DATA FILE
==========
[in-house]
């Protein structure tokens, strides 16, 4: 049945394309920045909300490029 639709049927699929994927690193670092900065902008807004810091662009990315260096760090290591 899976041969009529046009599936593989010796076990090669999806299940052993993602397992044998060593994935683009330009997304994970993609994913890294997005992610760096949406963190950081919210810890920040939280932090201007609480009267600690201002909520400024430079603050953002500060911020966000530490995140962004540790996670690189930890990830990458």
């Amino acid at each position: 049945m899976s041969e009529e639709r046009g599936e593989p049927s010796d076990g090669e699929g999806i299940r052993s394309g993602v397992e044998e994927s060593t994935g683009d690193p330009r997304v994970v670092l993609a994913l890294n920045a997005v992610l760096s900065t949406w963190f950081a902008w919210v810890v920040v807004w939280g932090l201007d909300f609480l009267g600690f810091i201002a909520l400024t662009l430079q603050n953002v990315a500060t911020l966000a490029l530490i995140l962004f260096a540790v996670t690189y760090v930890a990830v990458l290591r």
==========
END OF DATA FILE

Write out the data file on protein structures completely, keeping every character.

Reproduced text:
[in-house]
């Protein structure tokens, strides 16, 4: 049945394309920045909300490029 639709049927699929994927690193670092900065902008807004810091662009990315260096760090290591 899976041969009529046009599936593989010796076990090669999806299940052993993602397992044998060593994935683009330009997304994970993609994913890294997005992610760096949406963190950081919210810890920040939280932090201007609480009267600690201002909520400024430079603050953002500060911020966000530490995140962004540790996670690189930890990830990458």
């Amino acid at each position: 049945m899976s041969e009529e639709r046009g599936e593989p049927s010796d076990g090669e699929g999806i299940r052993s394309g993602v397992e044998e994927s060593t994935g683009d690193p330009r997304v994970v670092l993609a994913l890294n920045a997005v992610l760096s900065t949406w963190f950081a902008w919210v810890v920040v807004w939280g932090l201007d909300f609480l009267g600690f810091i201002a909520l400024t662009l430079q603050n953002v990315a500060t911020l966000a490029l530490i995140l962004f260096a540790v996670t690189y760090v930890a990830v990458l290591r």